Rowan Gormley did everything he could to make Majestic Wine a high street success when he was installed in the CEO’s office.
When the retailer bought Gormley’s Naked Wines, an online business that encourages “angel” subscribers to team up and back small and independent producers in return for discounts, back in 2015 it was buying its boss as much the business. It was hoped that he could turn around its faltering fortunes. And it was a good move.
The oenophile former banker, who also set up Sir Richard Branson’s Virgin Wines after launching Virgin Money, did all the right things. He ditched the silly six bottle minimum purchase. He made efforts to empower and enthuse the put upon staff, a vital component in a business like Majestic that can’t hope to compete with the supermarkets in terms of price points. He had a go with new store formats.
But even a man with a good red running through his veins couldn't defy the chill economic reality facing bricks and mortar stores.
That helps to explain this morning’s announcement that the chain will be rebranded as “Naked Wines”, accompanied by a warning that some stores will face either sale or closure, and the dividend will be “reviewed” as the company gears up to invest more in the online business. One analyst called it “a drastic and unexpected” strategic shake up and the shares reacted like a drinker confronted by a corked bottled of claret.
But the direction of travel should have been clear to anyone who paid attention to the group’s post Christmas trading statement. It was very downbeat as regards retail (the Majestic Wine Warehouses), which grew only slowly and saw margins squeezed, upbeat about what was happening at the rapidly growing and internationalising Naked.
“Consumer behaviour is changing and we're seeing a revolution in retail. We think there will be winners and losers, and we believe we have what it takes to be one of the winners,” said Gormley.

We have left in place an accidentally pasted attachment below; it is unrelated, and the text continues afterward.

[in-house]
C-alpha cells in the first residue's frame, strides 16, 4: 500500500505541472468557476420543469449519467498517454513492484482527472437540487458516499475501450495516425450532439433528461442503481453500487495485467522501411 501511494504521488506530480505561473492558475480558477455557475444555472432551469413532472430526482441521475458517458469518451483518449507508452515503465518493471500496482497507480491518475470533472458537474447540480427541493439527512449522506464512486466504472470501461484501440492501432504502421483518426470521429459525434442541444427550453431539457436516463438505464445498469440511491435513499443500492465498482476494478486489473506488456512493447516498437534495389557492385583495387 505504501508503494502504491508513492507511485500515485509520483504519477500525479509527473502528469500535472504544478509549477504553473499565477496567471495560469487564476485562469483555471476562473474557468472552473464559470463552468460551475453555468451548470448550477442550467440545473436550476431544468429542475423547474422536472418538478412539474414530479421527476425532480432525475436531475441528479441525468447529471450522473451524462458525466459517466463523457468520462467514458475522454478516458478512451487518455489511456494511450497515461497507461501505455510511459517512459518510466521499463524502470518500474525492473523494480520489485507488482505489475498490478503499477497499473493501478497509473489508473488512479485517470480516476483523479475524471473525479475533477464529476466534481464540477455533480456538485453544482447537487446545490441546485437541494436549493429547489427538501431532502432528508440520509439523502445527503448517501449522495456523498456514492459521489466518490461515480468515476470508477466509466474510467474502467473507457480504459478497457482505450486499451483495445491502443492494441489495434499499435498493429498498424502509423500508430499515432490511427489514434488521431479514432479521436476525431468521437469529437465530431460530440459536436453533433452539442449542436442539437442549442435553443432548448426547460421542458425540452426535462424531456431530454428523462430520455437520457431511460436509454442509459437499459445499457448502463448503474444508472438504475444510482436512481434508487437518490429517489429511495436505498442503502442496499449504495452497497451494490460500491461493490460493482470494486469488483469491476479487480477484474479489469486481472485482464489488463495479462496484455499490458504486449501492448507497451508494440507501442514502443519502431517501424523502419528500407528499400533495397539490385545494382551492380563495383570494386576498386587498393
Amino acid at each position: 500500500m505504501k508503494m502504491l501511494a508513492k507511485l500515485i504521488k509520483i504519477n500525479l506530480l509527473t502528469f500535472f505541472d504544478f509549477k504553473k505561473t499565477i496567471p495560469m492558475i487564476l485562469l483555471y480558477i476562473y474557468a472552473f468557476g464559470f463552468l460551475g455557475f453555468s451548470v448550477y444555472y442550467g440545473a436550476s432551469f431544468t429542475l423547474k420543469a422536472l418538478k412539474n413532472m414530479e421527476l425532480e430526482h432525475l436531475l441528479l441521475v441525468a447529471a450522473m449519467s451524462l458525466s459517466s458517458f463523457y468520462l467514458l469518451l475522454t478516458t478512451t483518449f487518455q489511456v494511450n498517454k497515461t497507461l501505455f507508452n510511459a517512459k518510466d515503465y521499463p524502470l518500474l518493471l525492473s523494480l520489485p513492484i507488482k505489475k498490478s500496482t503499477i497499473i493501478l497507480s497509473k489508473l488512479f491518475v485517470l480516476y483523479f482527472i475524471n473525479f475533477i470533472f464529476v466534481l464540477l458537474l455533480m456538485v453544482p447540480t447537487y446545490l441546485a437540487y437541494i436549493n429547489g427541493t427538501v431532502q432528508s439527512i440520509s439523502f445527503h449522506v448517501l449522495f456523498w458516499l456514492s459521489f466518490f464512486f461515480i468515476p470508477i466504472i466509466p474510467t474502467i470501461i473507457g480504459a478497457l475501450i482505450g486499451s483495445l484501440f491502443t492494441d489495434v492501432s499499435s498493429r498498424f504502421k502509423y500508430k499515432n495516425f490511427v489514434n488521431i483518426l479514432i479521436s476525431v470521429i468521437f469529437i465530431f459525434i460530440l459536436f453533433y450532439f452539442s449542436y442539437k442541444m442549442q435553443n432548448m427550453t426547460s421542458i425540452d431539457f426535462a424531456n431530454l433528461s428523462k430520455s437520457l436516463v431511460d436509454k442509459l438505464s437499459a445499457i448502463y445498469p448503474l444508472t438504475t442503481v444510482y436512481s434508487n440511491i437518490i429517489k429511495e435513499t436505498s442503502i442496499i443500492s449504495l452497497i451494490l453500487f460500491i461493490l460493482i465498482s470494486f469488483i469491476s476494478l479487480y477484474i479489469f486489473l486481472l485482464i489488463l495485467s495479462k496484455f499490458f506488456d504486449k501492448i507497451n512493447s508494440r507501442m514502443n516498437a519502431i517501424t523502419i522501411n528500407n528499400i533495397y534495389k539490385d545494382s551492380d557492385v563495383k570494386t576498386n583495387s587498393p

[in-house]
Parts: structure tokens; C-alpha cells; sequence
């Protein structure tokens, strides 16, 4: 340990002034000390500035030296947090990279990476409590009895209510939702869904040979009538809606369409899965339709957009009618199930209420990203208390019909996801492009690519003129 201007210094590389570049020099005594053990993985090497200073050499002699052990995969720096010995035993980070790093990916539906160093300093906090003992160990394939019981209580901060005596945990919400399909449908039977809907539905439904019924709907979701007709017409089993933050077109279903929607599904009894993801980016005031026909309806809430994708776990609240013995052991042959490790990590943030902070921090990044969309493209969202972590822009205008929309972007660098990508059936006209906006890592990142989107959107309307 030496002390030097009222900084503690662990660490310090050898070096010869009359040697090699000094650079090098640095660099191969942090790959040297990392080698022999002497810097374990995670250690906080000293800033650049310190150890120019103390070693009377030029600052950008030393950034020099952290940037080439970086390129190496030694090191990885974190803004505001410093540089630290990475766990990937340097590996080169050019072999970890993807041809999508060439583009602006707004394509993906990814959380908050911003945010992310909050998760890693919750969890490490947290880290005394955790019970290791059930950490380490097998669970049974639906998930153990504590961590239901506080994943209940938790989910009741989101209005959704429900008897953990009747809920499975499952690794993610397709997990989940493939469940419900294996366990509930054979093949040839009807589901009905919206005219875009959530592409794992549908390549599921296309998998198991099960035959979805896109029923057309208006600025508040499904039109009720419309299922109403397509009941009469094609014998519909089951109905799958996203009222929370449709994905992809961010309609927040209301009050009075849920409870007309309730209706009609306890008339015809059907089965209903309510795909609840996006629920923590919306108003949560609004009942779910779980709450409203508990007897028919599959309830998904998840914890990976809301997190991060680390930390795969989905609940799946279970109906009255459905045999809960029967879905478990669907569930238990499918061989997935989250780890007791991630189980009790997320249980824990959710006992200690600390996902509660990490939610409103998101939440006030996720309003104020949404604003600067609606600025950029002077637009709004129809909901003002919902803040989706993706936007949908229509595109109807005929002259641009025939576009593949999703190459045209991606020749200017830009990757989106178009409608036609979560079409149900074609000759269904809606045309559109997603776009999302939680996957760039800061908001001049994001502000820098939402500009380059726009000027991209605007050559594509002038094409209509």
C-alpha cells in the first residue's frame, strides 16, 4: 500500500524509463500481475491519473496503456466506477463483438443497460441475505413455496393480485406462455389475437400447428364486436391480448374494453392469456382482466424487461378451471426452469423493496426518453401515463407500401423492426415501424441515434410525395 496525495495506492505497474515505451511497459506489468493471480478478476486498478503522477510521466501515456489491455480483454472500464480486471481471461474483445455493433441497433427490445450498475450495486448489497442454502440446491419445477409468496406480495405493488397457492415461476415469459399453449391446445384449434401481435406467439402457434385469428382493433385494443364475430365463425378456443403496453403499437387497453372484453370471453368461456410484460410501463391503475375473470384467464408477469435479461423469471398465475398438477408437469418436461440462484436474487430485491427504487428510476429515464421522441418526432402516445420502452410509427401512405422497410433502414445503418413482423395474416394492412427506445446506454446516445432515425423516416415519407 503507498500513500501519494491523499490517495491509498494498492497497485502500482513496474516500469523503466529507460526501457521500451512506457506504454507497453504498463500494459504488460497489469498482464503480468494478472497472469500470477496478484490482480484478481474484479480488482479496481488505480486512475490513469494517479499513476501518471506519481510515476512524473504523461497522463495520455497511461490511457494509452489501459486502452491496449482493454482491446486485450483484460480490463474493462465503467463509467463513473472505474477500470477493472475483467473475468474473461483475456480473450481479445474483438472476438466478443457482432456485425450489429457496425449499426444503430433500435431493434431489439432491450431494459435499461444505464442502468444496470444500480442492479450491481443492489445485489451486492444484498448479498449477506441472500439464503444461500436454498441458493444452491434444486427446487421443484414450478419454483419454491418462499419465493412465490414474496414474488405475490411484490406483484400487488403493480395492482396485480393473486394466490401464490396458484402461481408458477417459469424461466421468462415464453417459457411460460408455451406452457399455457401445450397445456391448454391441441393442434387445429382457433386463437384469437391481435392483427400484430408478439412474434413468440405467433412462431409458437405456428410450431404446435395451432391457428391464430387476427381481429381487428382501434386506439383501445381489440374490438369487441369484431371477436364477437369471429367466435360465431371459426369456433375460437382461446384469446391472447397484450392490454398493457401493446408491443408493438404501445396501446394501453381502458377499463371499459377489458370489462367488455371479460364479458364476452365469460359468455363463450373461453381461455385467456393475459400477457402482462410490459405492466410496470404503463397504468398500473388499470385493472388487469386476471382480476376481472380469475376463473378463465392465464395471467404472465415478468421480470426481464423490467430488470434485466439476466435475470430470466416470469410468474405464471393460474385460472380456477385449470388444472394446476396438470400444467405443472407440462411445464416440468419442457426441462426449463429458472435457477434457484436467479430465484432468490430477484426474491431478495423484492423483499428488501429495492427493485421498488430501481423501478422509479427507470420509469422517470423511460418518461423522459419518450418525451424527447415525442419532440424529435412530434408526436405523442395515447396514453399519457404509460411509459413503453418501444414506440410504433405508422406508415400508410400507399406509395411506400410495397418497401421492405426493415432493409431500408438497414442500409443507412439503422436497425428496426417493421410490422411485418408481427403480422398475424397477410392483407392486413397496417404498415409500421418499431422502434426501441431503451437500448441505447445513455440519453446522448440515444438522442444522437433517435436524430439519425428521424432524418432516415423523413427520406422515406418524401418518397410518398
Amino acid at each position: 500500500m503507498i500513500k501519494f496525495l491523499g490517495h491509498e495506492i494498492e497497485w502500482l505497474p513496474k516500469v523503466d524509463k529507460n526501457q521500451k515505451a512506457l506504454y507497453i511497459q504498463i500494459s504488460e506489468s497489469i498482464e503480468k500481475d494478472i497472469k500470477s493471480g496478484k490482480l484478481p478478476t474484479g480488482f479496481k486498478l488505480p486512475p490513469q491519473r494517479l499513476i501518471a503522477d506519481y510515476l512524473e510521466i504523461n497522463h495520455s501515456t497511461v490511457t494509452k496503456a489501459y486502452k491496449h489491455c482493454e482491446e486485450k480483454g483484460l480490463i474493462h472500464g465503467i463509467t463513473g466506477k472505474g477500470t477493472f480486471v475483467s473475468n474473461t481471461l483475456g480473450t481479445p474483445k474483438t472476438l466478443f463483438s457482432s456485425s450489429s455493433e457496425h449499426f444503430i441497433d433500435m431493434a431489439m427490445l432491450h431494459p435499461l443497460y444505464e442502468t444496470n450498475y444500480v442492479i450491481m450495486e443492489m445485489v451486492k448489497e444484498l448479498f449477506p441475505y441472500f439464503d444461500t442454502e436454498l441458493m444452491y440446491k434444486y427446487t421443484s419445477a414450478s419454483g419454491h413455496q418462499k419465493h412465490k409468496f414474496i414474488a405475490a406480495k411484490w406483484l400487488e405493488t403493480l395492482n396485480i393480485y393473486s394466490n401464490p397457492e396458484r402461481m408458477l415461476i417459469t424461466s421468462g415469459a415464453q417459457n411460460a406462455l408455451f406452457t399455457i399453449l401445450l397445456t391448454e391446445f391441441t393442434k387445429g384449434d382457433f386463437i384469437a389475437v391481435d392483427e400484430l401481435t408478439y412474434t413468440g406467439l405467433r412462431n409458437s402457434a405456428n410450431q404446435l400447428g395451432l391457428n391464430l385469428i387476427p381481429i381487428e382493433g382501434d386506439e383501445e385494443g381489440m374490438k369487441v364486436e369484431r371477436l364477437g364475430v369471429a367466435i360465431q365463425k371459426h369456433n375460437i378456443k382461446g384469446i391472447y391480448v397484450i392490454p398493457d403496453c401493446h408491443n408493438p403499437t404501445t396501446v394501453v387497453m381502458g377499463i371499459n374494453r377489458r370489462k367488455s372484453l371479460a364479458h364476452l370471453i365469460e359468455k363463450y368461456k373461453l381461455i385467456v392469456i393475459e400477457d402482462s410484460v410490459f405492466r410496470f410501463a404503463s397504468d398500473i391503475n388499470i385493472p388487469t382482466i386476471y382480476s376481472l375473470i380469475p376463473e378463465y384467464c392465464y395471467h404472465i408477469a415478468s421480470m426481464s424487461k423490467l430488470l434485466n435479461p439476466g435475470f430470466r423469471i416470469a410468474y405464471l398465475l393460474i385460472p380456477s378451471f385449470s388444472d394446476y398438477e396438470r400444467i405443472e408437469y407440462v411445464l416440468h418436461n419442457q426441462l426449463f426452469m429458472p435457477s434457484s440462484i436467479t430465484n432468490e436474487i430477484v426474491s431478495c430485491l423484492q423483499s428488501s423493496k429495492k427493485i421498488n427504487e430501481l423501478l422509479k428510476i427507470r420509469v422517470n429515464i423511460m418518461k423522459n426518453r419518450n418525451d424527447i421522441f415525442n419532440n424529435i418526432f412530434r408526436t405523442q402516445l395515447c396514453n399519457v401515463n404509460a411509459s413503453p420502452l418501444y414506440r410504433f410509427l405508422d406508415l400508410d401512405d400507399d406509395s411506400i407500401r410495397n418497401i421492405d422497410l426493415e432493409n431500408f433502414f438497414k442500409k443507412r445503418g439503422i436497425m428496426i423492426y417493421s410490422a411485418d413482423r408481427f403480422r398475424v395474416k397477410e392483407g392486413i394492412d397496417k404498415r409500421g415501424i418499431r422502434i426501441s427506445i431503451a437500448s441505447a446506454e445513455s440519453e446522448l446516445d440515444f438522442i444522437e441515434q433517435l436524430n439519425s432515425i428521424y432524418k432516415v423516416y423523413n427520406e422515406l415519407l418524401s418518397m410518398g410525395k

Being a winner, it is clear, involves doing things differently. In future, the business will have a smaller number of stores that it will use as a means of “building a relationship” with consumers and drawing them into the Naked Wines ecosystem.
They will thus serve as an adjunct to the main business rather than being one of its two main parts.
It’s possible that some may criticise Gormley for prioritising Naked over Majestic. Naked has always been his first love. He founded the business after all.
But that would be unfair. He’s been trying to make the wine warehouses work for several years now, but they remain stuck in the slow lane and are struggling to make money in a competitive market and against an economic backdrop that looks bleaker by the day.
His move may have surprised some today, but it was probably always coming given that he currently has two businesses competing for capital, only one of which is growing at any sort of speed.
What should concern those worrying about the state of the British high street is if an enthusiastic CEO like Gormley can’t make bricks and mortar stores sing after making the right moves, can anyone?
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